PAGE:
They Can Read All About It

Forgive me for the bad quality photo, but its one of my favourites

If you’re not into personal posts then this one isn’t for you. This is quite possibly the most personal post I’ve written but it feels like my way of telling my parents some things that I struggle to voice, as well as allowing me to get a bit of blogging therapy!

I had a bit of a difficult start to life which resulted in my dad gaining full custody of me at the age of four. At this point I moved in with my Dad and his girlfriend and saw my mum at weekends, until one day when I was seven, she just didn’t turn up to pick me up. It was from that day that I wouldn’t see my Mother for nearly ten years.

To think, I used to blame me, I wondered what I did to you to make you hate me. I wasn’t even 5, life’s a journey and mine wasn’t an easy ride… Wherever you are I really hope you found peace. But know that if I ever have kids, unlike you, I’ll never let them be without me. – Professor Green // Read All About It

I grew up without her. I was brought up by my Father and Stepmother and they did a wonderful job. Throughout my early teenage years I found it quite difficult to maintain a good relationship with my parents but I think it was mainly down to me being an annoying teenager. My Dad and I have always been very close as a result of what happened to us during my early years and recently I’ve formed a better relationship with my Stepmother. To me, she is my Mum. She brought me up as her own; gave me a home; took me to school; fed me; watered me; gave me hobbies; she gave me a life. Of course, I am unexplainably appreciative of my Father and the relationship that we have – he is my hero – but for a girl at the tender age of 22 to take me in and bring me up as her own I am forever grateful. It is for this reason that I am not angry with my Mother for abandoning me – she did me a favour. As a result of her actions I was put into a loving family home, which I still live in today.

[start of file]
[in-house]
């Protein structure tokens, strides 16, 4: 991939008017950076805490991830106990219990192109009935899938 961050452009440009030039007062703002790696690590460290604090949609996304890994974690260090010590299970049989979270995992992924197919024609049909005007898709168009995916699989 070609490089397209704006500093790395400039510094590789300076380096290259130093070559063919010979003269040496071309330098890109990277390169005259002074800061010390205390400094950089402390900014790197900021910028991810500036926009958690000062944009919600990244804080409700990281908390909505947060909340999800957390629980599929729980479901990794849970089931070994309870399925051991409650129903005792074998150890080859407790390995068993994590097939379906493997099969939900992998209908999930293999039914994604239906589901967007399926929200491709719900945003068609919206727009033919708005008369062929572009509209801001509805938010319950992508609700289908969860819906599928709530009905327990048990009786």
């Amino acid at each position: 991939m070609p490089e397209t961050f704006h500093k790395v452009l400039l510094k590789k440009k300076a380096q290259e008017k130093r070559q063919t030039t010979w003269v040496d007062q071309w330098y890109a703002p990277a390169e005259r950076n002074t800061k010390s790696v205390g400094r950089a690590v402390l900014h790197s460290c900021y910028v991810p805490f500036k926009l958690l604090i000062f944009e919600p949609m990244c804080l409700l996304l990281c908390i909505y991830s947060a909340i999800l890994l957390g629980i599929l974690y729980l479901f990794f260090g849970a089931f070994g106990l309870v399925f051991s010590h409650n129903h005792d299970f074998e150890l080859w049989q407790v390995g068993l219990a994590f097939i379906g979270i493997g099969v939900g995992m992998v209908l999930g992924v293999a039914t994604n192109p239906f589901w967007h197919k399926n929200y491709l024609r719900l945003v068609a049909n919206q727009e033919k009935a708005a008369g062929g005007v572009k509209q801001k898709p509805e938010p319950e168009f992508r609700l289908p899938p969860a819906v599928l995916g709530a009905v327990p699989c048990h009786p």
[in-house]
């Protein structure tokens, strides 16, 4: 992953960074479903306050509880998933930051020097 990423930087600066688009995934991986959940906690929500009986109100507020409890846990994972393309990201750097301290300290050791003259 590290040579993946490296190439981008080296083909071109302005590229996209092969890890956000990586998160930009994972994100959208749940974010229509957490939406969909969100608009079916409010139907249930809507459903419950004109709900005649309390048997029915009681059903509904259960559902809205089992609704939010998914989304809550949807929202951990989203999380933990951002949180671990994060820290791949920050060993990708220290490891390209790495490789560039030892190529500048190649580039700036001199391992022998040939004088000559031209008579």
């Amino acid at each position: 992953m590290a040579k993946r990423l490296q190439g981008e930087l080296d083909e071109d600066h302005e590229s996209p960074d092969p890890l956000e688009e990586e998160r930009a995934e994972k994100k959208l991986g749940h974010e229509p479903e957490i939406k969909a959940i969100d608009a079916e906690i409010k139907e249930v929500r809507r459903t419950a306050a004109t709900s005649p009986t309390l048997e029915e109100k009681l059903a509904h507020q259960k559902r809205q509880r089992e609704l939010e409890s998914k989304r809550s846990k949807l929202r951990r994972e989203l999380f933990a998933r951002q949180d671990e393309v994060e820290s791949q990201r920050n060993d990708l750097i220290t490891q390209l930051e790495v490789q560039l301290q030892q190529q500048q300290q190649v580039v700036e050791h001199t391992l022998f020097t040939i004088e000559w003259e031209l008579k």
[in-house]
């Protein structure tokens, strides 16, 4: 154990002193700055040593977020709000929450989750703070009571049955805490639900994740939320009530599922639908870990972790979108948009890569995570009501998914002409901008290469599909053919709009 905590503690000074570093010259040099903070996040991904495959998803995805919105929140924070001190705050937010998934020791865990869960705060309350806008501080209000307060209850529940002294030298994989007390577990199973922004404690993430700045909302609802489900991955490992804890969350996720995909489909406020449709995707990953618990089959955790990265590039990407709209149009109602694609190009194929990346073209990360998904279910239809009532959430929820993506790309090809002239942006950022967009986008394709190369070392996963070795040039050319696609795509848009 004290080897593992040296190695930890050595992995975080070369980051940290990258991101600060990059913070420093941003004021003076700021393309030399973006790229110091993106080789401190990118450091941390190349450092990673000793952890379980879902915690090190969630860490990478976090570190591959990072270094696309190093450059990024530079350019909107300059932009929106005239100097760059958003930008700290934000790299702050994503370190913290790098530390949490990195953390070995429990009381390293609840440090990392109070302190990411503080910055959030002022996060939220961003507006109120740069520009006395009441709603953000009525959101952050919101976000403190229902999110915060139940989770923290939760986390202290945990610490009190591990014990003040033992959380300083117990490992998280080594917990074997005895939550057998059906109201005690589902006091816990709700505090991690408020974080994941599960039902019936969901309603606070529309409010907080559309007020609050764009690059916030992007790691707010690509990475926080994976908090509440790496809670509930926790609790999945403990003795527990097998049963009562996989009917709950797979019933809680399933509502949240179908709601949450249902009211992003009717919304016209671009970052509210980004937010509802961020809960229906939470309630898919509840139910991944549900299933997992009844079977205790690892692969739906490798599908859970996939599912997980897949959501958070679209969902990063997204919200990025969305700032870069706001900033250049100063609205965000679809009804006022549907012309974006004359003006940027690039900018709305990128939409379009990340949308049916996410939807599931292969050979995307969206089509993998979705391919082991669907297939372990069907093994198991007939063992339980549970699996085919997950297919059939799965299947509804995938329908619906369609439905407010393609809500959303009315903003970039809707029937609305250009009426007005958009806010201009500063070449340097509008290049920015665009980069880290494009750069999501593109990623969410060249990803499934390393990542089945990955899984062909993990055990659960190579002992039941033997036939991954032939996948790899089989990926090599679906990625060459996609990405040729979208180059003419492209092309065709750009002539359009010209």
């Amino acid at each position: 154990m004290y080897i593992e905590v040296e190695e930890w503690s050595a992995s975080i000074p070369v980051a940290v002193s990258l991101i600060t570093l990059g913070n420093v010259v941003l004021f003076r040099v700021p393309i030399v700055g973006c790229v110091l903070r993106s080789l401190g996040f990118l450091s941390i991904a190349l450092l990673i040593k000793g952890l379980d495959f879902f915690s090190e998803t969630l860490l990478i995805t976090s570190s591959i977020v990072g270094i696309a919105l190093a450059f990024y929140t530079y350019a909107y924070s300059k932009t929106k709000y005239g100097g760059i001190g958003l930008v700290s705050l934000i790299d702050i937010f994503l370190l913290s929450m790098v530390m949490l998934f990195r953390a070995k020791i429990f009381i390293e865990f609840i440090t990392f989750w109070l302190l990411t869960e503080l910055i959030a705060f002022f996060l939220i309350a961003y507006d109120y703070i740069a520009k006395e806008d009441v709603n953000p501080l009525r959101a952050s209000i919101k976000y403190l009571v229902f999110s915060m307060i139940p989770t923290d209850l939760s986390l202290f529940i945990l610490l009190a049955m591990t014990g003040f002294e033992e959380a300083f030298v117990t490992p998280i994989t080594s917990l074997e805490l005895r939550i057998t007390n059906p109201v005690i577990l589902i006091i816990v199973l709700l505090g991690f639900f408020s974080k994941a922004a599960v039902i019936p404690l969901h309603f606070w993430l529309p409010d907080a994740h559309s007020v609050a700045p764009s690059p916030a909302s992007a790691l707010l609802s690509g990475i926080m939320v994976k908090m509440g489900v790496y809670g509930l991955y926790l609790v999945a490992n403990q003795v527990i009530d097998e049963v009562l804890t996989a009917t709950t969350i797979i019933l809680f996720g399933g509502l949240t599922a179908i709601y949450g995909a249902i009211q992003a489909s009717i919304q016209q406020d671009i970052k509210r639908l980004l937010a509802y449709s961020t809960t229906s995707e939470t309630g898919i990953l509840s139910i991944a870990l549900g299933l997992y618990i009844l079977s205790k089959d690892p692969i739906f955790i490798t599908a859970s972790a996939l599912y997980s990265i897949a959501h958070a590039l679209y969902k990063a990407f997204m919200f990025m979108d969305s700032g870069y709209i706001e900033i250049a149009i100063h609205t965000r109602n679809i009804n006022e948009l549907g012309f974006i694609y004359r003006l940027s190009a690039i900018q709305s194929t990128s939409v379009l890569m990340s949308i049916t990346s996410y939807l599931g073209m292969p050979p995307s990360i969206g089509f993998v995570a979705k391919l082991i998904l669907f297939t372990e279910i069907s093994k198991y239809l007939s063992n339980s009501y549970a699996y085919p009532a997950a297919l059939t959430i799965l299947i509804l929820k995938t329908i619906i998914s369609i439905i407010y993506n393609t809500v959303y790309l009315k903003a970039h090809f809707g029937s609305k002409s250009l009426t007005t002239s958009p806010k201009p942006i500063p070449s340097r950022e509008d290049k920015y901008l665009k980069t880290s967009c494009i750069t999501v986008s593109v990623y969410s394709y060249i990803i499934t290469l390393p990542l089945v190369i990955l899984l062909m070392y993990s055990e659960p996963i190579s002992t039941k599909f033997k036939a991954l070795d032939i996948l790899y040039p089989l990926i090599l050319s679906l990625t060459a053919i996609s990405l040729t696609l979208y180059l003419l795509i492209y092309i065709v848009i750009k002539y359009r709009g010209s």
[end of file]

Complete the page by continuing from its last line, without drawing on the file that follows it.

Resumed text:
Some people probably think I’m being harsh towards my biological Mother, but to me, that title is not fitting. She wasn’t the one to nurse me when ill, comfort me after a nightmare, help me deal with bullies at school, wash my clothes or make decisions like GCSE and A-Level choices, my Stepmother was. I even find it hard to use the term ‘Stepmother’ because I think it’s undermining to all she has done for me. She is one of my best friends as well as my Mum and the older I get, the more I realise this.

I cannot thank my parents enough for the way they turned my life around. The strain on them both must have been too great to imagine but I hope I make them proud with the person I am today. It sounds silly as I’m sure a lot of people feel this way about their parents, but I cannot explain the way they changed my life.

Anyone can have a child and call themselves ‘a parent’. A real parent is someone who puts that child above their own selfish needs and wants. – Unknown




    March 13, 2016 / 2:29 pm

    How beautifully written 🙂 I am sure your step- Mum sees you as hers too and it sounds as though you have a great mother and daughter relationship. It doesn’t matter where parents come from as long as we have them and they do the job they are supposed to. So you will celebrate your Mums birthday when it comes around. *wink
    You are a credit to them 🙂

  2. September 17, 2016 / 10:52 pm

    I don’t think you’re being harsh at all.
    I was raised by my step-dad, and he is more of a dad than my birth father ever could have been.
    I haven’t seen my birth father in about 15 years and have no plans to ever see him again. The way I see it, he’s the one missing out 🙂

  3. Sabah Hussain
    September 18, 2016 / 3:44 pm

    Your relationship with your father and step-mother sounds beautiful. It’s the people who have been there for you and never left is what counts, so I don’t think you’re being harsh.
    Well written and thank you for sharing!

    Sabah ||

  4. noyouturns
    September 18, 2016 / 8:38 pm

    Such a beautiful post! I even got a little teary (so unlike me). I’m so glad that you were still able to have a happy upbringing. I’m pretty sure they are incredibly proud of you. It must’ve been a very difficult thing to write something so open and personal so well done. x

  5. September 18, 2016 / 11:09 pm

    Beautiful post and one that I definitely can relate to. At least to certain aspects. I don’t have a stepdad, but I like to hope that maybe some day I will. Both my mum, and I, deserve a good husband\father figure 🙂

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